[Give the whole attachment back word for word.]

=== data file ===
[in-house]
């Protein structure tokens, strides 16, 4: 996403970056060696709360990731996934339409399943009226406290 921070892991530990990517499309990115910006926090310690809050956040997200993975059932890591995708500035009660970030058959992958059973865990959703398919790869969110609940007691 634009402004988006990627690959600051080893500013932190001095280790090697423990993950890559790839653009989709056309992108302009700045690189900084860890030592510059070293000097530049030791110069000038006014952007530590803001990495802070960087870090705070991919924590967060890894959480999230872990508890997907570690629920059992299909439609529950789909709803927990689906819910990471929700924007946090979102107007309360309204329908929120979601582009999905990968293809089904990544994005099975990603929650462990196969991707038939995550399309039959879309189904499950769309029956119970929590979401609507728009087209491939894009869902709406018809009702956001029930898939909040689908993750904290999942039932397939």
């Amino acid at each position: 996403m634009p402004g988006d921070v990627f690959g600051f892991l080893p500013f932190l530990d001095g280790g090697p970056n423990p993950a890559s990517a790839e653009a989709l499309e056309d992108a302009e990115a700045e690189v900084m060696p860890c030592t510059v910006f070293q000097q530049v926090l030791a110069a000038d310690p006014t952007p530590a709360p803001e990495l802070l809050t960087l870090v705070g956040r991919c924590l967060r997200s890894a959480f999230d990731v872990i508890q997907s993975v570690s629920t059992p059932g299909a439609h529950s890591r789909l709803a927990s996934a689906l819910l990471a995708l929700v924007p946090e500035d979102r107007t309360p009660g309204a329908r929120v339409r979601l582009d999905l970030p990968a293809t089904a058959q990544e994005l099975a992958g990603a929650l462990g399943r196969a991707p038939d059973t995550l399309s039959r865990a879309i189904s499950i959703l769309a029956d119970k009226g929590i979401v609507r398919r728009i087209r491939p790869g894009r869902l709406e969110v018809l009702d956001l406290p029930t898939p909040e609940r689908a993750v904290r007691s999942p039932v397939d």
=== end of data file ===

[in-house]
């Protein structure tokens, strides 16, 4: 996403970056060696709360990731996934339409399943009226406290 921070892991530990990517499309990115910006926090310690809050956040997200993975059932890591995708500035009660970030058959992958059973865990959703398919790869969110609940007691 634009402004988006990627690959600051080893500013932190001095280790090697423990993950890559790839653009989709056309992108302009700045690189900084860890030592510059070293000097530049030791110069000038006014952007530590803001990495802070960087870090705070991919924590967060890894959480999230872990508890997907570690629920059992299909439609529950789909709803927990689906819910990471929700924007946090979102107007309360309204329908929120979601582009999905990968293809089904990544994005099975990603929650462990196969991707038939995550399309039959879309189904499950769309029956119970929590979401609507728009087209491939894009869902709406018809009702956001029930898939909040689908993750904290999942039932397939």
């Amino acid at each position: 996403m634009p402004g988006d921070v990627f690959g600051f892991l080893p500013f932190l530990d001095g280790g090697p970056n423990p993950a890559s990517a790839e653009a989709l499309e056309d992108a302009e990115a700045e690189v900084m060696p860890c030592t510059v910006f070293q000097q530049v926090l030791a110069a000038d310690p006014t952007p530590a709360p803001e990495l802070l809050t960087l870090v705070g956040r991919c924590l967060r997200s890894a959480f999230d990731v872990i508890q997907s993975v570690s629920t059992p059932g299909a439609h529950s890591r789909l709803a927990s996934a689906l819910l990471a995708l929700v924007p946090e500035d979102r107007t309360p009660g309204a329908r929120v339409r979601l582009d999905l970030p990968a293809t089904a058959q990544e994005l099975a992958g990603a929650l462990g399943r196969a991707p038939d059973t995550l399309s039959r865990a879309i189904s499950i959703l769309a029956d119970k009226g929590i979401v609507r398919r728009i087209r491939p790869g894009r869902l709406e969110v018809l009702d956001l406290p029930t898939p909040e609940r689908a993750v904290r007691s999942p039932v397939d």